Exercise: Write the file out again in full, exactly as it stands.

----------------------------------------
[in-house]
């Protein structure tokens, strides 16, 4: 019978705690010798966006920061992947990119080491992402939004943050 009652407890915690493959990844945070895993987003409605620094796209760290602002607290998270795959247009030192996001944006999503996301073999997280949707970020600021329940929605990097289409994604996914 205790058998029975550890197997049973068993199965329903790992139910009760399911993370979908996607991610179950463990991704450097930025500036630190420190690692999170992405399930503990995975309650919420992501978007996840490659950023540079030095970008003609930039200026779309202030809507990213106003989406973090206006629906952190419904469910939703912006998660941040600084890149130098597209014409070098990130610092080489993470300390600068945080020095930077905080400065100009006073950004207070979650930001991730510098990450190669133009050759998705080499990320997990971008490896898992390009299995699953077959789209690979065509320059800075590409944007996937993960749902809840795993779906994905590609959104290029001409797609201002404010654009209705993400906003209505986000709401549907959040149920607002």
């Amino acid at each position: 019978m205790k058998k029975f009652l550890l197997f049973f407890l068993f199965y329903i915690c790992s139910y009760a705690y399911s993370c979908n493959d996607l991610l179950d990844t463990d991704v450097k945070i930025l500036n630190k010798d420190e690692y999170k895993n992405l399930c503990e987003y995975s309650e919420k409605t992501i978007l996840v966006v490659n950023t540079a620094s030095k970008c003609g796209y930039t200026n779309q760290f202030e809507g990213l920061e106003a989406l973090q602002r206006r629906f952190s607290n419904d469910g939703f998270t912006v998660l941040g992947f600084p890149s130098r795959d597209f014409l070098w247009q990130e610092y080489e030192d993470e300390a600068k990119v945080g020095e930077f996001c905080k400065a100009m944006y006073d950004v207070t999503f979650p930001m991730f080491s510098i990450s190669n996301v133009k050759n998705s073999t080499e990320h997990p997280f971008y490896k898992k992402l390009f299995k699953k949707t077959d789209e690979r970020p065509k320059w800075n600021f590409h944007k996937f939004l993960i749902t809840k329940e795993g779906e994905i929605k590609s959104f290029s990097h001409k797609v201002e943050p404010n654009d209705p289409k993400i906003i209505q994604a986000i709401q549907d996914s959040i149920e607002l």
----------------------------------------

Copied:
[in-house]
């Protein structure tokens, strides 16, 4: 019978705690010798966006920061992947990119080491992402939004943050 009652407890915690493959990844945070895993987003409605620094796209760290602002607290998270795959247009030192996001944006999503996301073999997280949707970020600021329940929605990097289409994604996914 205790058998029975550890197997049973068993199965329903790992139910009760399911993370979908996607991610179950463990991704450097930025500036630190420190690692999170992405399930503990995975309650919420992501978007996840490659950023540079030095970008003609930039200026779309202030809507990213106003989406973090206006629906952190419904469910939703912006998660941040600084890149130098597209014409070098990130610092080489993470300390600068945080020095930077905080400065100009006073950004207070979650930001991730510098990450190669133009050759998705080499990320997990971008490896898992390009299995699953077959789209690979065509320059800075590409944007996937993960749902809840795993779906994905590609959104290029001409797609201002404010654009209705993400906003209505986000709401549907959040149920607002």
């Amino acid at each position: 019978m205790k058998k029975f009652l550890l197997f049973f407890l068993f199965y329903i915690c790992s139910y009760a705690y399911s993370c979908n493959d996607l991610l179950d990844t463990d991704v450097k945070i930025l500036n630190k010798d420190e690692y999170k895993n992405l399930c503990e987003y995975s309650e919420k409605t992501i978007l996840v966006v490659n950023t540079a620094s030095k970008c003609g796209y930039t200026n779309q760290f202030e809507g990213l920061e106003a989406l973090q602002r206006r629906f952190s607290n419904d469910g939703f998270t912006v998660l941040g992947f600084p890149s130098r795959d597209f014409l070098w247009q990130e610092y080489e030192d993470e300390a600068k990119v945080g020095e930077f996001c905080k400065a100009m944006y006073d950004v207070t999503f979650p930001m991730f080491s510098i990450s190669n996301v133009k050759n998705s073999t080499e990320h997990p997280f971008y490896k898992k992402l390009f299995k699953k949707t077959d789209e690979r970020p065509k320059w800075n600021f590409h944007k996937f939004l993960i749902t809840k329940e795993g779906e994905i929605k590609s959104f290029s990097h001409k797609v201002e943050p404010n654009d209705p289409k993400i906003i209505q994604a986000i709401q549907d996914s959040i149920e607002l």